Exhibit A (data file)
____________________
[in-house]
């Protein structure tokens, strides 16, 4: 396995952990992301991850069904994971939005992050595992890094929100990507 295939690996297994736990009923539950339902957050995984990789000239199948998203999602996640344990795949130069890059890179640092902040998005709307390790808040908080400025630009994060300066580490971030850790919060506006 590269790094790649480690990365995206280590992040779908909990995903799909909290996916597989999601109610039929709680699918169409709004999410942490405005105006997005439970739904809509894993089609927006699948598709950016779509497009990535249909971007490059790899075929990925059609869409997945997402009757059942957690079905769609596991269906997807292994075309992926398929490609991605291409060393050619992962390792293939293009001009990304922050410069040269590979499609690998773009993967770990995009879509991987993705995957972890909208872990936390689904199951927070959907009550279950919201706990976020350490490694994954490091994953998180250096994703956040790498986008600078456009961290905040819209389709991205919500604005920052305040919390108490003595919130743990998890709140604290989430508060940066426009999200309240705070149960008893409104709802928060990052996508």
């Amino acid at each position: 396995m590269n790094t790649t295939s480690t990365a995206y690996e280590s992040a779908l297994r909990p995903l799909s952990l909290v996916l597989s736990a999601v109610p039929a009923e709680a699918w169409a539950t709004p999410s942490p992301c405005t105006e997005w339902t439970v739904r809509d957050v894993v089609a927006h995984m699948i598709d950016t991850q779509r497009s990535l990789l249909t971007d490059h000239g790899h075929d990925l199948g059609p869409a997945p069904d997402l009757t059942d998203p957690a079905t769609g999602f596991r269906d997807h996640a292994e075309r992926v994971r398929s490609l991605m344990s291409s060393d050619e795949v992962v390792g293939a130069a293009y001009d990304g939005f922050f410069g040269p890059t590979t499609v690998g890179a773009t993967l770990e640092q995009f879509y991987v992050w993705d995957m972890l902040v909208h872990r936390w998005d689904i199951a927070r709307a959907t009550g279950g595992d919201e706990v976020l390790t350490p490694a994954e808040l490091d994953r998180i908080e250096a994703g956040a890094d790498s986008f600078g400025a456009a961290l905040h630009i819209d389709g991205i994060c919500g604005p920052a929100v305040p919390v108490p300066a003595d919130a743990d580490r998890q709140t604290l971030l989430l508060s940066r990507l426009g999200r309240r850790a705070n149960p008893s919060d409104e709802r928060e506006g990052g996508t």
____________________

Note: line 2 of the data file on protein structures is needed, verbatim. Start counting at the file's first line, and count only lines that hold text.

């Protein structure tokens, strides 16, 4: 396995952990992301991850069904994971939005992050595992890094929100990507 295939690996297994736990009923539950339902957050995984990789000239199948998203999602996640344990795949130069890059890179640092902040998005709307390790808040908080400025630009994060300066580490971030850790919060506006 590269790094790649480690990365995206280590992040779908909990995903799909909290996916597989999601109610039929709680699918169409709004999410942490405005105006997005439970739904809509894993089609927006699948598709950016779509497009990535249909971007490059790899075929990925059609869409997945997402009757059942957690079905769609596991269906997807292994075309992926398929490609991605291409060393050619992962390792293939293009001009990304922050410069040269590979499609690998773009993967770990995009879509991987993705995957972890909208872990936390689904199951927070959907009550279950919201706990976020350490490694994954490091994953998180250096994703956040790498986008600078456009961290905040819209389709991205919500604005920052305040919390108490003595919130743990998890709140604290989430508060940066426009999200309240705070149960008893409104709802928060990052996508």